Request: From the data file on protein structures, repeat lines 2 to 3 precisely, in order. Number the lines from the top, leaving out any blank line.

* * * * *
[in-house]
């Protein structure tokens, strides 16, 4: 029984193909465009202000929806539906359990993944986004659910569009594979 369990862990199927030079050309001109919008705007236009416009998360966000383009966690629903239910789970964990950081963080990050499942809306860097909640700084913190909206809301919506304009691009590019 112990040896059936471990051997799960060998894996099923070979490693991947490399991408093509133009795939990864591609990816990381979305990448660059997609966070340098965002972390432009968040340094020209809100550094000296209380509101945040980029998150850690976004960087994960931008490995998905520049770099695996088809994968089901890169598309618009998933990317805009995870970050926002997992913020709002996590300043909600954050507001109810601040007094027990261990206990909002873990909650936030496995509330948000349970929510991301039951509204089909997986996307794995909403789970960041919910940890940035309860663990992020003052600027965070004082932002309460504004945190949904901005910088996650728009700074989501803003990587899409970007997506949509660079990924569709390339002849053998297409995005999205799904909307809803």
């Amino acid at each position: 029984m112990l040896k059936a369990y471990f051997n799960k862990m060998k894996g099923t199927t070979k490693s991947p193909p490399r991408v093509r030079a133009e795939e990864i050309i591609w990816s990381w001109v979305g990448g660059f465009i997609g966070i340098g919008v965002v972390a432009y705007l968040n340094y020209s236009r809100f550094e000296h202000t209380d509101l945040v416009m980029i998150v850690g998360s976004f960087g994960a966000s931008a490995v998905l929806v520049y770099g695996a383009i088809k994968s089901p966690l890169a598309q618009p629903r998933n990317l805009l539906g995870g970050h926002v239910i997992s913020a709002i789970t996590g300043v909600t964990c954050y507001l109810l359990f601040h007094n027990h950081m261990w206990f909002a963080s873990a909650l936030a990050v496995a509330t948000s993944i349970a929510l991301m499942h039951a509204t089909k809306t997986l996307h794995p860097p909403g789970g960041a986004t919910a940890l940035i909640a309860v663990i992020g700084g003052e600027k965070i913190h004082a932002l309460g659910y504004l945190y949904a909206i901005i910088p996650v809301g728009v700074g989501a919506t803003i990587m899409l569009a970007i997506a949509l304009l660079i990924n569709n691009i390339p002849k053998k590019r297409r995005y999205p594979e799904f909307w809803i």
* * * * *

């Protein structure tokens, strides 16, 4: 029984193909465009202000929806539906359990993944986004659910569009594979 369990862990199927030079050309001109919008705007236009416009998360966000383009966690629903239910789970964990950081963080990050499942809306860097909640700084913190909206809301919506304009691009590019 112990040896059936471990051997799960060998894996099923070979490693991947490399991408093509133009795939990864591609990816990381979305990448660059997609966070340098965002972390432009968040340094020209809100550094000296209380509101945040980029998150850690976004960087994960931008490995998905520049770099695996088809994968089901890169598309618009998933990317805009995870970050926002997992913020709002996590300043909600954050507001109810601040007094027990261990206990909002873990909650936030496995509330948000349970929510991301039951509204089909997986996307794995909403789970960041919910940890940035309860663990992020003052600027965070004082932002309460504004945190949904901005910088996650728009700074989501803003990587899409970007997506949509660079990924569709390339002849053998297409995005999205799904909307809803």
């Amino acid at each position: 029984m112990l040896k059936a369990y471990f051997n799960k862990m060998k894996g099923t199927t070979k490693s991947p193909p490399r991408v093509r030079a133009e795939e990864i050309i591609w990816s990381w001109v979305g990448g660059f465009i997609g966070i340098g919008v965002v972390a432009y705007l968040n340094y020209s236009r809100f550094e000296h202000t209380d509101l945040v416009m980029i998150v850690g998360s976004f960087g994960a966000s931008a490995v998905l929806v520049y770099g695996a383009i088809k994968s089901p966690l890169a598309q618009p629903r998933n990317l805009l539906g995870g970050h926002v239910i997992s913020a709002i789970t996590g300043v909600t964990c954050y507001l109810l359990f601040h007094n027990h950081m261990w206990f909002a963080s873990a909650l936030a990050v496995a509330t948000s993944i349970a929510l991301m499942h039951a509204t089909k809306t997986l996307h794995p860097p909403g789970g960041a986004t919910a940890l940035i909640a309860v663990i992020g700084g003052e600027k965070i913190h004082a932002l309460g659910y504004l945190y949904a909206i901005i910088p996650v809301g728009v700074g989501a919506t803003i990587m899409l569009a970007i997506a949509l304009l660079i990924n569709n691009i390339p002849k053998k590019r297409r995005y999205p594979e799904f909307w809803i």